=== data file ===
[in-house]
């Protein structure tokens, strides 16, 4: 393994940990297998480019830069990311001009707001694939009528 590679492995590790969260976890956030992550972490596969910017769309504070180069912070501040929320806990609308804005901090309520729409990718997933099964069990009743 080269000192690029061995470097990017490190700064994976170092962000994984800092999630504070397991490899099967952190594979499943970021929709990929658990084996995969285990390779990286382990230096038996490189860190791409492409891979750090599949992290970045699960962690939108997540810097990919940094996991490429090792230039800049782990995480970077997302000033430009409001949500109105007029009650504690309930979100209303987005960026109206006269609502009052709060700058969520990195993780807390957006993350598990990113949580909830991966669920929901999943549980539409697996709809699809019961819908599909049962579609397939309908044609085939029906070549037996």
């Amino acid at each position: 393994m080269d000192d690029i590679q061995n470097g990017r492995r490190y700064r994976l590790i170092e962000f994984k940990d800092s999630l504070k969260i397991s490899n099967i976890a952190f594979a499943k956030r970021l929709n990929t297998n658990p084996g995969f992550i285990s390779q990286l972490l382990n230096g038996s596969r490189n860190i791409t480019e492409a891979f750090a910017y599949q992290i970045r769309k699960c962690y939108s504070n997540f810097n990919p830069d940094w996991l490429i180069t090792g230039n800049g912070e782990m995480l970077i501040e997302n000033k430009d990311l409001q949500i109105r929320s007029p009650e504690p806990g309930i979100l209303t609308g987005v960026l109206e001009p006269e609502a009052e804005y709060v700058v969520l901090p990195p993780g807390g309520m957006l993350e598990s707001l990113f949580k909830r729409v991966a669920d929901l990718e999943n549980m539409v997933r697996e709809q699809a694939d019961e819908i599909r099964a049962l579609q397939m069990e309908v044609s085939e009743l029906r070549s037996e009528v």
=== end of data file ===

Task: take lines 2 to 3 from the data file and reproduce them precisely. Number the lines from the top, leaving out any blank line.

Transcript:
């Protein structure tokens, strides 16, 4: 393994940990297998480019830069990311001009707001694939009528 590679492995590790969260976890956030992550972490596969910017769309504070180069912070501040929320806990609308804005901090309520729409990718997933099964069990009743 080269000192690029061995470097990017490190700064994976170092962000994984800092999630504070397991490899099967952190594979499943970021929709990929658990084996995969285990390779990286382990230096038996490189860190791409492409891979750090599949992290970045699960962690939108997540810097990919940094996991490429090792230039800049782990995480970077997302000033430009409001949500109105007029009650504690309930979100209303987005960026109206006269609502009052709060700058969520990195993780807390957006993350598990990113949580909830991966669920929901999943549980539409697996709809699809019961819908599909049962579609397939309908044609085939029906070549037996």
């Amino acid at each position: 393994m080269d000192d690029i590679q061995n470097g990017r492995r490190y700064r994976l590790i170092e962000f994984k940990d800092s999630l504070k969260i397991s490899n099967i976890a952190f594979a499943k956030r970021l929709n990929t297998n658990p084996g995969f992550i285990s390779q990286l972490l382990n230096g038996s596969r490189n860190i791409t480019e492409a891979f750090a910017y599949q992290i970045r769309k699960c962690y939108s504070n997540f810097n990919p830069d940094w996991l490429i180069t090792g230039n800049g912070e782990m995480l970077i501040e997302n000033k430009d990311l409001q949500i109105r929320s007029p009650e504690p806990g309930i979100l209303t609308g987005v960026l109206e001009p006269e609502a009052e804005y709060v700058v969520l901090p990195p993780g807390g309520m957006l993350e598990s707001l990113f949580k909830r729409v991966a669920d929901l990718e999943n549980m539409v997933r697996e709809q699809a694939d019961e819908i599909r099964a049962l579609q397939m069990e309908v044609s085939e009743l029906r070549s037996e009528v």